DAWSON SPRINGS, Ky. (WEHT) – Nearly two years after their home was destroyed in the December 2021 tornado, Eliza Watts, her fiancé Zach Russell and their two children have a brand new home.
“I’m just, I’m in love,” says Watts. “It’s small, simple just like we like, you know.”
The family’s home was blown 10 feet off its foundation during the storm as the four stayed safe in an underground shelter. Watts and Russell spent months living in temporary housing, but didn’t stop helping their neighbors rebuild.
“We lost everything. There’s nothing we can do, so we got to help everybody else,” says Watts.
Their home dedication was the culmination of a chance occurrence. Watts had taken a job on a cattle farm in the months following the tornado when she ran into a Fuller Center employee assisting in recovery across Hopkins County.
“He stopped in and was needing some hay for an elderly lady that was next door to where they were building a house at,” recalls Watts. “We ended up donating a bunch of hay to them and that’s how this house got called the hay house. And it bloomed from there.” Watts adds, “It was God’s way of saying he’s got this, you know. Every bit of it is he’s got this.”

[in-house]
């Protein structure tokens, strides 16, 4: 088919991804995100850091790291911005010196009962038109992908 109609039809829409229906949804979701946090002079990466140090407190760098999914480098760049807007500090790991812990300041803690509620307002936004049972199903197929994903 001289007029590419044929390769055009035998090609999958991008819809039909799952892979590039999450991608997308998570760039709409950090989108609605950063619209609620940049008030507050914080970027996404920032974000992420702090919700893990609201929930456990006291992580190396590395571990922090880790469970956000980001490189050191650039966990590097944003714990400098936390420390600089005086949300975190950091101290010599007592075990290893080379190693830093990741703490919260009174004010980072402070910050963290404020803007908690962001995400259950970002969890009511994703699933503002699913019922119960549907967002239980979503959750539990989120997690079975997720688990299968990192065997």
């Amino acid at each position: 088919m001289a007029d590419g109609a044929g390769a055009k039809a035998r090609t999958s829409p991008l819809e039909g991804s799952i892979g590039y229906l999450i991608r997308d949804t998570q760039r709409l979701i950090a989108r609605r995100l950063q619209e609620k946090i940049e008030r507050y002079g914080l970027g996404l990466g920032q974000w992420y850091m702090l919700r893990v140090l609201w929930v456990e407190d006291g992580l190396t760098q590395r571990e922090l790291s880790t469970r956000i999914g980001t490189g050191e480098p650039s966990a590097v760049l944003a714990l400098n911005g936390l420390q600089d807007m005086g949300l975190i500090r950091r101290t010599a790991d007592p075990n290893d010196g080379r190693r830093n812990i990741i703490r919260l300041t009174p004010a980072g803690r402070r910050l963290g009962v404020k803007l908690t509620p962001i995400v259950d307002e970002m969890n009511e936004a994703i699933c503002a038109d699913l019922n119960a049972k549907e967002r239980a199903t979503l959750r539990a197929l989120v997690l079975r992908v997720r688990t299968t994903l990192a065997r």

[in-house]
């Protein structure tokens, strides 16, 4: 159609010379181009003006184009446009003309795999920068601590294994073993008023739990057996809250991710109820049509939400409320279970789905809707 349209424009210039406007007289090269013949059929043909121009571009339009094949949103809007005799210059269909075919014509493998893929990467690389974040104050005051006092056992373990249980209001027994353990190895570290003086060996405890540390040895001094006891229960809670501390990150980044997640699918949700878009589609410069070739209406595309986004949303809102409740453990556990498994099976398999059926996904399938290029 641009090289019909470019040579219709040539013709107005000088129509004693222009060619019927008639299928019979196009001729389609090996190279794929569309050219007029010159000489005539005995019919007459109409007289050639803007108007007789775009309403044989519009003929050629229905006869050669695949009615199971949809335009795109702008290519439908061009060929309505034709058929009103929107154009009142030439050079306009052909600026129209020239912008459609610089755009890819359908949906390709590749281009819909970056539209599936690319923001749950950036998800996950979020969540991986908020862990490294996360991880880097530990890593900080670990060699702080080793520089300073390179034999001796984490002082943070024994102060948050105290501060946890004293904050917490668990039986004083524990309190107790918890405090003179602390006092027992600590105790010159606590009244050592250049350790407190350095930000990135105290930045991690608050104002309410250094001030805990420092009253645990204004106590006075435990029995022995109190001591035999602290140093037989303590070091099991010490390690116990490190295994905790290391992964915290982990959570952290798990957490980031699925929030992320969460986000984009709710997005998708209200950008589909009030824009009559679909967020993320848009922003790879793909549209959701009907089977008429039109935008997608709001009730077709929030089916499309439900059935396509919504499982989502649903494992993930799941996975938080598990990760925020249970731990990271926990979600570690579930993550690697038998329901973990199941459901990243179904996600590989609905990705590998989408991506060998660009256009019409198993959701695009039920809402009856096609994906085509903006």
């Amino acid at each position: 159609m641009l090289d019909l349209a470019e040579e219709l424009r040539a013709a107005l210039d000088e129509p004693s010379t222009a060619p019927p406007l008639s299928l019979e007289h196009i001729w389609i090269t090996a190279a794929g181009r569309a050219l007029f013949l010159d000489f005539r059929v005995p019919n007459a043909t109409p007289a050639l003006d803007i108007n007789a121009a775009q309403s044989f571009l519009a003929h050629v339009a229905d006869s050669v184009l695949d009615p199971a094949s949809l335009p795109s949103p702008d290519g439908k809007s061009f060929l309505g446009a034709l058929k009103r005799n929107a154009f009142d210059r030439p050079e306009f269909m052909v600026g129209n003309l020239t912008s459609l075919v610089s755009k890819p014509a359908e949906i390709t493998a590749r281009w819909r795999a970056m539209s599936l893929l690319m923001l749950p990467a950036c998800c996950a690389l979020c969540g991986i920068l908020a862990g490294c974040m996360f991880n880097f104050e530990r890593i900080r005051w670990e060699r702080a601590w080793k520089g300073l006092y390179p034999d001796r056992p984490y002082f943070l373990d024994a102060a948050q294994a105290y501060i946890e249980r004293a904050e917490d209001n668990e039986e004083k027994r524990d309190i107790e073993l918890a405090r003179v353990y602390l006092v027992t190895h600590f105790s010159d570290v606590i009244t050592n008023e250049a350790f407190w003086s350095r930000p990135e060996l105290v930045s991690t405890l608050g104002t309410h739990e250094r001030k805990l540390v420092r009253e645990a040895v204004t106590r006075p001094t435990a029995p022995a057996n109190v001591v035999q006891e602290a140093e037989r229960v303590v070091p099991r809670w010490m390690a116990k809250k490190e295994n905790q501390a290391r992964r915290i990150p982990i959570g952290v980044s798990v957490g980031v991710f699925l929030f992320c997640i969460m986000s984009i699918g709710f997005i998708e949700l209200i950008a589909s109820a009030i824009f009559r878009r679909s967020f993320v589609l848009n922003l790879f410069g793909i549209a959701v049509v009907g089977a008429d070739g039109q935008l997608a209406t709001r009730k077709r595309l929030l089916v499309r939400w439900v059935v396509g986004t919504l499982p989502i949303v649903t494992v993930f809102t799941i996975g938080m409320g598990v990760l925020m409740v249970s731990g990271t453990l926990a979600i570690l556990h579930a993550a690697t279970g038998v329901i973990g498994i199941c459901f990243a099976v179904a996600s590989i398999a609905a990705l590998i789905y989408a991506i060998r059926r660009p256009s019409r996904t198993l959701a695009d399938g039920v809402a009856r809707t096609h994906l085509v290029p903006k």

Kentucky Governor Andy Beshear was also on-hand to help dedicate the new home.
“Every home that we build is another family that’s under roof, is another family that went through the worst of the worst trauma that you can imagine, now seeing the best of the best,” says Governor Beshear.
Rebuilding still has a long road ahead. Governor Beshear laid out plans for rebuilding in the third year after the tornado, with an emphasis on rebuilding the park and baseball fields in Dawson Springs.
“We’re going to reach a point where even rebuilding becomes a grind,” says Governor Beshear. “We’ve got to get through it. We’ve got to keep pushing because the last person helped deserves our help and deserves us to keep our promise just as much as the very first that went under roof.”